Our Texas legal headhunters usually see a spike in hiring this time of year. Early Fall is routinely a time for in-house legal departments and law firms to add attorneys, paralegals and compliance staff to meet end of the year work demands. If you are thinking about a job change, we suggest you fully consider the following factors in making the right move.
What is causing you to think about moving? Do you seek more growth in a certain practice or geographical area? International, regional or city-specific companies and firms can provide new avenues to strengthen your practice. Attorneys often cite more predictable hours as a reason for wanting to go in-house; this can be true but the number of working hours are probably not less. Do you want better opportunities to move up the corporate ranks, make partner – or – do you want to work in a less demanding job with greater flexibility?
Closely related to motivation are your career objectives. What are the priorities for you in a new job? What do you not currently have that you need and want? Be clear on whether you value prestige, titles, corner office space, or work/life balance – the salaries are quite different and your goals must be in line. If you are seeking upward mobility and partnership opportunities, keep in mind that thresholds for partnership vary greatly among large and small firms. Do you want a niche practice or a more broad role that smaller and start-up companies provide? Firms often seek to add a new or growing practice area to increase revenues; that poses opportunities as well as challenges so you need to fully think through those pros and cons on an individual basis.
Compensation is really not a large factor for most people, moving from firm to firm. Salaries are generally equivalent among the same size firms at the associate level but there is a difference between a small to midsize firm that requires 1600 billable hours per year and a large firm that requires 2200 hours per year. At the partner level, compensation formulas vary slightly from one firm to another (for example one firm may allow credit for origination and the other not), but basically all use the same basis for setting salary: the amount of your portable business. Different firms may offer a better platform for expanding your existing business. Make sure you have the assurances you need that other partners will in fact, support that expansion. In-house legal departments, as a general rule, pay markedly less than law firms but offer equity and other benefits – what’s most important to you?
Before even applying for a new position, make sure the timing is right. The entire process generally takes a few months to complete so plan on a three-month period and be very clear on when you can actually make a change. Do you have present commitments that must be honored, like a trial setting? Do you have children in school such that you would not relocate until a semester or summer break? Do you have any pending equity bonuses or stock vesting that would affect your timing?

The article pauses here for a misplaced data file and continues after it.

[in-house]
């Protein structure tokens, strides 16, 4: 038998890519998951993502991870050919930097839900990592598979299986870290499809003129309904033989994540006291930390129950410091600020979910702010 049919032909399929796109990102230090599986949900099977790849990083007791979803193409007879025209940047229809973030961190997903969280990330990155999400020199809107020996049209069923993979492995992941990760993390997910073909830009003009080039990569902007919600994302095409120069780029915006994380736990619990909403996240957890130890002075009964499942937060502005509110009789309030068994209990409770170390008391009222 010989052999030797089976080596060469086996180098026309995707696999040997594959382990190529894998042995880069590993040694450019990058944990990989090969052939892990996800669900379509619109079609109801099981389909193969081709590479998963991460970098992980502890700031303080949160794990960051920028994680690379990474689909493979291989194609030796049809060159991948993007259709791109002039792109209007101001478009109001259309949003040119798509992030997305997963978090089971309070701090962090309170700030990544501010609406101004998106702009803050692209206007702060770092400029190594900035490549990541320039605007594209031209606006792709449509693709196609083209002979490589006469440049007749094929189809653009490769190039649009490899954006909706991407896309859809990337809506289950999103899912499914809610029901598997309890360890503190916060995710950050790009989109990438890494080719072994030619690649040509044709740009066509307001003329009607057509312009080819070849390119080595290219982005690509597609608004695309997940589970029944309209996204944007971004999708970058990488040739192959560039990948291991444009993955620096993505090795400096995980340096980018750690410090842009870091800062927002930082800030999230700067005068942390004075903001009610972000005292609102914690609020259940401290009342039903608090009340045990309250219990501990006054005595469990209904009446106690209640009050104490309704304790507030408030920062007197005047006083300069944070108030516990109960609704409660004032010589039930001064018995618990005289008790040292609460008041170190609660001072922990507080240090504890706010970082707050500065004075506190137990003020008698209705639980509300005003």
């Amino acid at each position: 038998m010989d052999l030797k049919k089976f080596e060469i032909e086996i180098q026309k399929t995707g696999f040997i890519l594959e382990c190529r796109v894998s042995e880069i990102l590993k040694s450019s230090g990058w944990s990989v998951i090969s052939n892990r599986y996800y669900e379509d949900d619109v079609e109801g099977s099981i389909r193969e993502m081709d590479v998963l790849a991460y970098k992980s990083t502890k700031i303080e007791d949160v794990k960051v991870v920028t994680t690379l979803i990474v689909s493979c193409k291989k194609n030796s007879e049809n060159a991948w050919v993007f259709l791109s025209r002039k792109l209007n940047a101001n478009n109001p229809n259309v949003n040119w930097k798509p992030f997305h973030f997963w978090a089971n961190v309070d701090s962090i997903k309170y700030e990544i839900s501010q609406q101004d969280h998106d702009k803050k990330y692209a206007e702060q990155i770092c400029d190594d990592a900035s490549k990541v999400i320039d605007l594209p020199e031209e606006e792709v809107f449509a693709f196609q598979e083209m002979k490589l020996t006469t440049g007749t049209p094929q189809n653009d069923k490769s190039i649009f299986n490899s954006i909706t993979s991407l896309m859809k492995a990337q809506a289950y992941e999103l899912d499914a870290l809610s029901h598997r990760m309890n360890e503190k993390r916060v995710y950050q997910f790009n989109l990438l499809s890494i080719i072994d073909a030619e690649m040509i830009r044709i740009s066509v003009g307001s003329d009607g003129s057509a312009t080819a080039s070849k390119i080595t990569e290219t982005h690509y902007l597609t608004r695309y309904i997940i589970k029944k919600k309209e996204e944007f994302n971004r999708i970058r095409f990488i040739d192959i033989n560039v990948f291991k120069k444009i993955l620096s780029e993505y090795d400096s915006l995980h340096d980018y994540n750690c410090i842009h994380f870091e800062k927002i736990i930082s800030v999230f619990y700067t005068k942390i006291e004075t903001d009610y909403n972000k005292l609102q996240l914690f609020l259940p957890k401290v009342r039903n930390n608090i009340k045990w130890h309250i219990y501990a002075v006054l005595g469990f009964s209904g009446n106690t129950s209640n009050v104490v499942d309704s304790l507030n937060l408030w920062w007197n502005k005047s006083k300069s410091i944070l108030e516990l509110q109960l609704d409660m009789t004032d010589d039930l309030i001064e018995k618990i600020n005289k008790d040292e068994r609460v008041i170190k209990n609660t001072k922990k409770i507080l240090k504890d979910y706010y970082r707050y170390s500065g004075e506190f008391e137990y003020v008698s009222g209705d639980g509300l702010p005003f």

Culture can be difficult to determine during a few short interviews, so be really deliberate about the type of culture you want and be honest with yourself if you learn information that suggests the firm or company culture is not in line with yours. If you really value the ability to have a flexible schedule, and the prospective employer expects you at the office every day, give that factor sufficient weight or you’ll soon be unhappy, even if all the other details of the job are appealing.
Family Reality Check
Is your spouse supportive of your change and desires? Many times a candidate will start a job search, only to have their spouse voice objections after an offer is extended. Discuss your motivation, objectives, compensation desires, timing and culture fit with your spouse early on and make sure they are willing to make the changes with you. A change in work demands or location may mean a decrease in income or a move to another city or state that your spouse isn’t willing to make. It’s not uncommon for a candidate to receive an offer, only to have their spouse veto the details at the last minute.
Making a job change can be a very positive, exciting career and life-enhancing choice if you are clear on what you want and whether you are likely to realize those desires. Carefully consider your motivation, objectives, compensation desires, timing and culture in making a smart, calculated move.